Page 1 of 212
VN:R_U [1.9.22_1171]
Rating: 4.7/5
VN:R_U [1.9.22_1171]
Rating: 0
  1. JanetteMontague

    Its very good indeed to get a straight, informed, and authoratative account of this work. I still find that out of respect for tutors on summer schools who are good enough to let us have recordings for the purpose of private study, I don’t feel inclined to buy it.

  2. ThePilot

    Good review by Colin. It is true that Nicol often said This is how i got it from John MacDonald” as if no other explanation was required ! These types of cds are useful in avoiding the ‘straight out the book’ syndrome we often get now but discussion of other styles too would be even more valuable.”

  3. piperjde

    If I learned anything in this review it’s that Colin is ridiculously educated about tunes (obviously) but it would be great for someone of his stature to maybe put together a cd or some kind of teaching aid of a few tunes with a couple styles of each tune.

  4. MichaelGrey

    Colin is one of the few who offer gratis online assistance. You should go to his pipereeds dot com site and click on the resources” tab – you’ll be on your way. “

  5. AlMcMullin

    I would like to thank Colin for this excellent review! Sometimes it is difficult understanding what a reviewer is really trying to say but not this time. I found the comments to be particularly valuable from an historical point of view and agree, to a point, it is worth having. I will not be purchasing it for the reasons Colin touched on at the very end of his fine article.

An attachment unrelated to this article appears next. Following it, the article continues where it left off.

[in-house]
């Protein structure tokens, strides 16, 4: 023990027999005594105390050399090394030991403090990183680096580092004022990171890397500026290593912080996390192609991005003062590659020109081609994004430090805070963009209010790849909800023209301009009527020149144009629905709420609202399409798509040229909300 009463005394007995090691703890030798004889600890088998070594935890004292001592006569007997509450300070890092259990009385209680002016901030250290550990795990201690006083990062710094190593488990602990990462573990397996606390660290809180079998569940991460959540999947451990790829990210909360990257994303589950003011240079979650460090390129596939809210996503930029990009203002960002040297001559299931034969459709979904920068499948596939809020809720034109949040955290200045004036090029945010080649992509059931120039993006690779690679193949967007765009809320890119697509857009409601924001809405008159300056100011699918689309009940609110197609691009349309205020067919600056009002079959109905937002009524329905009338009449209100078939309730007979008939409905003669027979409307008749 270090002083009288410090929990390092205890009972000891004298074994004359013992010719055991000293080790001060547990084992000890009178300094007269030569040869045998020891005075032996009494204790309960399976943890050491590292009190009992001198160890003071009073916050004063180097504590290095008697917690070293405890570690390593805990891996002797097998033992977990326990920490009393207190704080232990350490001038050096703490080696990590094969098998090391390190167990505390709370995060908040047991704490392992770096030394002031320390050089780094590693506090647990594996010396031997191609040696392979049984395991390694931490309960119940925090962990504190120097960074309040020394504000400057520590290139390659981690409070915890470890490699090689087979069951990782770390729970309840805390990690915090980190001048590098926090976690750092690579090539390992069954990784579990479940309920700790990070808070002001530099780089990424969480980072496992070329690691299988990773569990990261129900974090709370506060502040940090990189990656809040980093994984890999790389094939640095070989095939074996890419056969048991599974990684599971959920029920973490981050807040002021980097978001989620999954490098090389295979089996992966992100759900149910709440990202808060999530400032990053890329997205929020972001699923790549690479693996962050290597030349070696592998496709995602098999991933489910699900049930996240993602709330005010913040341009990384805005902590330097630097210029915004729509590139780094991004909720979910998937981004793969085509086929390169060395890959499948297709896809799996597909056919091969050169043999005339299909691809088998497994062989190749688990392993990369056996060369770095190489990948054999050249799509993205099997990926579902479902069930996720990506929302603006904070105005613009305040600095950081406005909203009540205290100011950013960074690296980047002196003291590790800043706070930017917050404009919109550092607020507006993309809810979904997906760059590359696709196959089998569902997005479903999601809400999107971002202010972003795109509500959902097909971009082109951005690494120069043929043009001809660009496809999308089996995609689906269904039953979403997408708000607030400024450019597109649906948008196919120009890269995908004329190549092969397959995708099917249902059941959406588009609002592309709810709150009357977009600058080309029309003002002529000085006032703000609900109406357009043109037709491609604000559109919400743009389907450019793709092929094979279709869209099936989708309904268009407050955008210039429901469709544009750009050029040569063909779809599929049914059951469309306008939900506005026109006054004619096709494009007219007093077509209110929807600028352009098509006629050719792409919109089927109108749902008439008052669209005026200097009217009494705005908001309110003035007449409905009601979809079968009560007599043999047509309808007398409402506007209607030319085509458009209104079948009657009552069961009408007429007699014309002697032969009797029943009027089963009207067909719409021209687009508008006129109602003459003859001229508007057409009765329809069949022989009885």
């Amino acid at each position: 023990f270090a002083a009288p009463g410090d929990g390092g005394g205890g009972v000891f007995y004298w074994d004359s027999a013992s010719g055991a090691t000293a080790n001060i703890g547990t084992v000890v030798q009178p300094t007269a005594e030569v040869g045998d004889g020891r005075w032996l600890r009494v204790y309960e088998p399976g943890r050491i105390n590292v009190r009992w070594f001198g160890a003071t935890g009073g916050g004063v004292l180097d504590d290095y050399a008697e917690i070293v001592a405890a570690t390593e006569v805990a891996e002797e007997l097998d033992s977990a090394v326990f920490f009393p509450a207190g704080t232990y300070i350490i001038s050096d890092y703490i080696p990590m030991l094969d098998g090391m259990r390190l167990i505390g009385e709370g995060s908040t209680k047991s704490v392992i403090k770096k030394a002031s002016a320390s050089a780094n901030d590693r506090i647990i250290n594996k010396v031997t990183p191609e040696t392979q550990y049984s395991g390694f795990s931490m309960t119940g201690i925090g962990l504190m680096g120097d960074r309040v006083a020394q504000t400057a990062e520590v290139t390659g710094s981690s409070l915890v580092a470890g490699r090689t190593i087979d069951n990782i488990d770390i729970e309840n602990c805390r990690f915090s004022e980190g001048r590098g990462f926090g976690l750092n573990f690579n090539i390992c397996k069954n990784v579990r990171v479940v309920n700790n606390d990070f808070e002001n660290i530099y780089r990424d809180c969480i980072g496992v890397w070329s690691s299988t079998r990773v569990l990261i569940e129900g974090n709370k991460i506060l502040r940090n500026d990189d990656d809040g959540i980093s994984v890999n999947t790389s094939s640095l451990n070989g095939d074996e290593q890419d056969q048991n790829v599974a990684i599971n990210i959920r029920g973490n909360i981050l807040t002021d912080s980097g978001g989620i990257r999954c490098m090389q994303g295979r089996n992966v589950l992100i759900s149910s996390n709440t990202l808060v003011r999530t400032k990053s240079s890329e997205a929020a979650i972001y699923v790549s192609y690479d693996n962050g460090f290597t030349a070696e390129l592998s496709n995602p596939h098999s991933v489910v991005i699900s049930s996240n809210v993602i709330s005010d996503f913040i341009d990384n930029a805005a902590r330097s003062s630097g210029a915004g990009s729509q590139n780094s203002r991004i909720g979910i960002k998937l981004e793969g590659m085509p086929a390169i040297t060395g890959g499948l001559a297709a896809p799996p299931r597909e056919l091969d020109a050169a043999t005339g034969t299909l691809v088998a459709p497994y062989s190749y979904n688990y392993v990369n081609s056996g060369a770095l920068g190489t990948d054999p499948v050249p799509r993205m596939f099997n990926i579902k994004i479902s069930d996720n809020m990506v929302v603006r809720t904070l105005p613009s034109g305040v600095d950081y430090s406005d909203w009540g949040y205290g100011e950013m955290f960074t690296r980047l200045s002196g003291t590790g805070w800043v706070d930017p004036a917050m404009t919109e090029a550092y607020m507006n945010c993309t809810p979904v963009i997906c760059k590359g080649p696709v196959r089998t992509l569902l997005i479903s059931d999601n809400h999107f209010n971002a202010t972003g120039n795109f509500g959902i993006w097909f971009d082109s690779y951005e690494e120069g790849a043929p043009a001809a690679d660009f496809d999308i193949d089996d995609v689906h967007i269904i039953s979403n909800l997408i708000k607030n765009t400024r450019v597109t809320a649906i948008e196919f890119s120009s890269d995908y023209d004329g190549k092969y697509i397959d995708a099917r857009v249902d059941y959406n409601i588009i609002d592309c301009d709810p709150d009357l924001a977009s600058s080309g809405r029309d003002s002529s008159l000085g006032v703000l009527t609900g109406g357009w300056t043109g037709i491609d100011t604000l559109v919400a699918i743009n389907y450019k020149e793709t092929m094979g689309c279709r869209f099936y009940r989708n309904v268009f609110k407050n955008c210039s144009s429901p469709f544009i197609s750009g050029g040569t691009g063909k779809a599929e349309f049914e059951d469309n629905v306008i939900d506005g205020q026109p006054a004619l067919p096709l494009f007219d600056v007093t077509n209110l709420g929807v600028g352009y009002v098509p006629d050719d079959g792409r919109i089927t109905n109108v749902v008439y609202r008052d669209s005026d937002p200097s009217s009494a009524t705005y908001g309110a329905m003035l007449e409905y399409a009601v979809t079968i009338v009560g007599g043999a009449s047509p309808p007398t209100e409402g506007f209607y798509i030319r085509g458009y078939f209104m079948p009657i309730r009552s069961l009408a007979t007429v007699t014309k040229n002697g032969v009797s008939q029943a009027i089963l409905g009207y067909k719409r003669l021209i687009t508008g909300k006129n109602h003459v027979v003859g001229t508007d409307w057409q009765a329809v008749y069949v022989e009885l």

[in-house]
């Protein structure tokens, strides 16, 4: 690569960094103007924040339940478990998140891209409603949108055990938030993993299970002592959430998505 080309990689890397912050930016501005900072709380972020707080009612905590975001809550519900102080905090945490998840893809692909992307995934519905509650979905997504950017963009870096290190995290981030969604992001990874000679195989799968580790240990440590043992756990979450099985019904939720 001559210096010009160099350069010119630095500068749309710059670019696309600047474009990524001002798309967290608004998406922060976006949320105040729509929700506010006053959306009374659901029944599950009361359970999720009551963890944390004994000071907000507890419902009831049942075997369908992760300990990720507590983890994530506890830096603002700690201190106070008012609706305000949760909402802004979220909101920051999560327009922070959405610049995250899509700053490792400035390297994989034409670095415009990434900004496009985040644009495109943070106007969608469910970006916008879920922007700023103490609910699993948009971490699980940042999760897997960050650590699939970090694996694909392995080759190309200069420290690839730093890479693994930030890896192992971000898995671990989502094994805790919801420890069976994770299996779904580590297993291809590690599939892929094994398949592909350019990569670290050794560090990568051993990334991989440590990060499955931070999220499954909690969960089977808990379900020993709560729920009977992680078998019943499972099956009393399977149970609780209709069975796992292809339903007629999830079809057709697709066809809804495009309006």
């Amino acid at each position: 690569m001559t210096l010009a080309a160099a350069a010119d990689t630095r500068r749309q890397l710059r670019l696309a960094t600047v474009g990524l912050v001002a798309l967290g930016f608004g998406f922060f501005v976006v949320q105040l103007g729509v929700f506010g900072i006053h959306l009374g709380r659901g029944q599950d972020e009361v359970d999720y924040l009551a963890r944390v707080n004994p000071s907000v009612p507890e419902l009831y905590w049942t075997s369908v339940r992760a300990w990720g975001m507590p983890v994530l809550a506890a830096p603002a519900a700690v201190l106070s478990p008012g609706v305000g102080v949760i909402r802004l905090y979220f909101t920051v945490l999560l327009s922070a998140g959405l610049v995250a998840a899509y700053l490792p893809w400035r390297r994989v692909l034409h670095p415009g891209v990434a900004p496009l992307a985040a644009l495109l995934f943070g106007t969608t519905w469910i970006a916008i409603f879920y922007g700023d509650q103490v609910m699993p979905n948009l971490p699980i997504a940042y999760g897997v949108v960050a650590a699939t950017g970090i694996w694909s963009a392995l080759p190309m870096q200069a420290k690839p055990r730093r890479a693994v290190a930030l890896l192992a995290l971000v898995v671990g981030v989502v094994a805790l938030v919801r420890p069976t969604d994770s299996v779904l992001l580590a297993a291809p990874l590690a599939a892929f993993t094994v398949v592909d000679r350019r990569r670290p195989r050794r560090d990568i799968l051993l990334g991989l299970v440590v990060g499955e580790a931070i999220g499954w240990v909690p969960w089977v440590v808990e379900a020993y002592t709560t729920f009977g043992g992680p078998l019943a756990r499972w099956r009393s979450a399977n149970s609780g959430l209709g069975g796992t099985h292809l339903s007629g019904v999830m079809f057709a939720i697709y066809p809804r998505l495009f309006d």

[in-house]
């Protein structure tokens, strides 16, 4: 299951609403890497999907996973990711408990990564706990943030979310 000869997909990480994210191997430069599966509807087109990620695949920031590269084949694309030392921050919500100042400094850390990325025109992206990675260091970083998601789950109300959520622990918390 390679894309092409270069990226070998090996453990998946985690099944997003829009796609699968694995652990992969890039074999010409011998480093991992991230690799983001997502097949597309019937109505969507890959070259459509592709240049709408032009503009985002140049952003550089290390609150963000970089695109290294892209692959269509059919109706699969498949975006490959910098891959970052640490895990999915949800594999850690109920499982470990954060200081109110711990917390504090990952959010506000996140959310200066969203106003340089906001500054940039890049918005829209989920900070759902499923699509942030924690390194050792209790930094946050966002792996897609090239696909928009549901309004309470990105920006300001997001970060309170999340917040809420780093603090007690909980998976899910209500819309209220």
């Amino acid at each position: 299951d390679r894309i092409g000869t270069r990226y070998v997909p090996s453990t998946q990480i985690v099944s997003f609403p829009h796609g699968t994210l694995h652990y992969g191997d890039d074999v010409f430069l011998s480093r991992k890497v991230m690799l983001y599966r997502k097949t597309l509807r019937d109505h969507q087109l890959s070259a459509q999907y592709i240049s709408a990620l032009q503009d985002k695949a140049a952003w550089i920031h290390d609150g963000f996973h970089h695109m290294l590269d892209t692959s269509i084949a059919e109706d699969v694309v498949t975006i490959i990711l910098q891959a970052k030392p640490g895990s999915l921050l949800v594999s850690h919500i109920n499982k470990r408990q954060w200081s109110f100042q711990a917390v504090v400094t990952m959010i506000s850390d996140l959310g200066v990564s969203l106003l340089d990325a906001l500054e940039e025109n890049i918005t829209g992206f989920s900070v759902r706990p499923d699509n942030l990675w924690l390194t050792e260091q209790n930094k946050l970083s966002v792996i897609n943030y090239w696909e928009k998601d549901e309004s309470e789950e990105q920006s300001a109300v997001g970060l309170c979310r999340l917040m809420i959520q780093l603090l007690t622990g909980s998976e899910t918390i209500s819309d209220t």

6. Flashy

    This is just the kind of review we need more of in piping journals: direct, insightful, not malicious, not sycophantic, fearless handling of sacred cows. Thanks for calling it the way you see it, Colin. There are so many Pibroch tutorials out on CD these days. I think the grocer down the street has one too.

March 2, 1986City of Wellington wins New Zealand Pipe Band Championship.
  • Fond farewell
    Sat, 21 Feb 2015
    Two years ago, after about eight years away from it, I was looking for a piping change, so had another go at solo competition. I’d stopped shortly after my mother died suddenly in 2003, having lost the desire to keep … Continue re …
Read more »
UPCOMING EVENTS March 7, 2015Flanders Red Cross Trio Piping CompetitionHamme, Belgium

March 8, 2015Brüggen Piping SchoolBruggen, Germany

March 14, 2015The Agnew-HarrisonHamilton, Ontario

March 21, 2015Arizona Scottish GamesSteele Indian School Park 300 E Indian School Road in Phoenix

March 27, 2015Dunedin Tide: Festival of PipingDunedin Community Centre Highland Park, Dunedin, Florida

When competing, play to your strengths, not your weaknesses. It’s useless to play ‘Susan MacLeod’ if you are not able to make strong clear darados. Steer clear of the ‘Atholl Cummers’ if you can’t make F doublings. Concentrate on tunes that allow you to show off the best of your finger technique.
Colin MacLellan, Edinburgh